When asked why  the legislation was deemed essential, Senate President Susan Wagle pointed to the growing spate of Christian bashing that was running rampant through her state and the rest of the country.  “We’ve got to do something, even if it’s only one small step in taking back control of this rapidly deteriorating godless country.  Enough is enough.”

President Wagle acknowledged that Jews represent less than one percent of the Kansas population but were nevertheless outspoken, irritating and different from everyone else.  Firmly gripping the podium, she responded to a Kansas Star reporter “We recognize that Jews are few and far between, but they are usually at the forefront of Christian bashing.  Just look at who makes those anti-Christian Hollywood movies.  And don’t get me started on the ACLU.”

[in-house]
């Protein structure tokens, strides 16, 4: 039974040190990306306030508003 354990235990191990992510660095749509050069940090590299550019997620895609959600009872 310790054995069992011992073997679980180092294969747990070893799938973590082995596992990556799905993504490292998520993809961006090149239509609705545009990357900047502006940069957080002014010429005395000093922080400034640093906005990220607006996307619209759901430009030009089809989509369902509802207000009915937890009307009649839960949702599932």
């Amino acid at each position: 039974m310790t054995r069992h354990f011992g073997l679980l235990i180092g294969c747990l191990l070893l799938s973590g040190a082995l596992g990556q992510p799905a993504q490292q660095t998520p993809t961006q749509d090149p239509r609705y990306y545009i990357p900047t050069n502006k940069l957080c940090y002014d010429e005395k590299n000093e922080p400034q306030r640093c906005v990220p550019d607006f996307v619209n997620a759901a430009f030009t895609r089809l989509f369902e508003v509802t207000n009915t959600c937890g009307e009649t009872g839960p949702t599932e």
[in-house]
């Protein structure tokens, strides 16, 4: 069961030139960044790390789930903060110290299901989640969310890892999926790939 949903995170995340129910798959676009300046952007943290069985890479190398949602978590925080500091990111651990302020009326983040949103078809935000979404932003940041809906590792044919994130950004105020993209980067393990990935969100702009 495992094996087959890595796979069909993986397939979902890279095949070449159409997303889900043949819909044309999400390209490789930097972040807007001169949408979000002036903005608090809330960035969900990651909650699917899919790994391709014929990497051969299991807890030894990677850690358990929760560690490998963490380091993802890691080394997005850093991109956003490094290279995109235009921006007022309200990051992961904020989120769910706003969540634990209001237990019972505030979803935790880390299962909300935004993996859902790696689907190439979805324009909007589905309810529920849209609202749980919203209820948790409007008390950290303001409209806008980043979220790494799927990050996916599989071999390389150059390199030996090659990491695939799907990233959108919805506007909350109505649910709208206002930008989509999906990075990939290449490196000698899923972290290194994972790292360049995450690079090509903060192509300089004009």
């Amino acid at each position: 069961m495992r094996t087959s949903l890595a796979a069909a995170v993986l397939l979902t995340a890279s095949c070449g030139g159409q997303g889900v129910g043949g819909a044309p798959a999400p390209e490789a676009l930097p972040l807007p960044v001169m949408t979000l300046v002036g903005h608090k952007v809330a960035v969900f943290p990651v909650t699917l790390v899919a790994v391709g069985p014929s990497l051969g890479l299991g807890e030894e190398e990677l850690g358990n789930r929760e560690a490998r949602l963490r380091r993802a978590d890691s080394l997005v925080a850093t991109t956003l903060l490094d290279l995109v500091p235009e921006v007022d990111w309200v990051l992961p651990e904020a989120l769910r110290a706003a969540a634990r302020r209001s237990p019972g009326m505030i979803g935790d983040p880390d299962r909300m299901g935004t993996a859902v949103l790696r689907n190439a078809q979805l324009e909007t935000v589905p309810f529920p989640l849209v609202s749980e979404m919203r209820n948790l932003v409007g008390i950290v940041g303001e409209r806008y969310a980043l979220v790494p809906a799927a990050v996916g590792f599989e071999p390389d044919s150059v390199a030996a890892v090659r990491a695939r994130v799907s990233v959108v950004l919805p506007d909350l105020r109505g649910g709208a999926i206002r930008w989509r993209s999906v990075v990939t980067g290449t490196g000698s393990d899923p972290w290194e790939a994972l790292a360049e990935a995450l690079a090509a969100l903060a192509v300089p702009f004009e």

She added “Their refusal to give up the Old Testament and embrace the New Testament puts the rest of our community in peril.  It confuses our children and makes their parents fearful of losing the true faith.  We run the risk of uncontrolled intermarriage, racial impurity and the not insignificant loss of income to pig farmers due to Kosher dietary laws.”

Reporters continued to pepper Wagle with questions.  “How will shopkeepers, the police and medical providers identify who’s a Jew” one of them asked.  She responded “The usual way.  By the size of their noses, their surnames that all end in berg or stein, and the cleverly hidden but discernible horns protruding from their heads.  And if that doesn’t work, I’m sure we can come up with something else.”

Asked if there were going to be any other groups targeted for similar treatment, President Wagle responded “No, I think this will probably be the final solution.”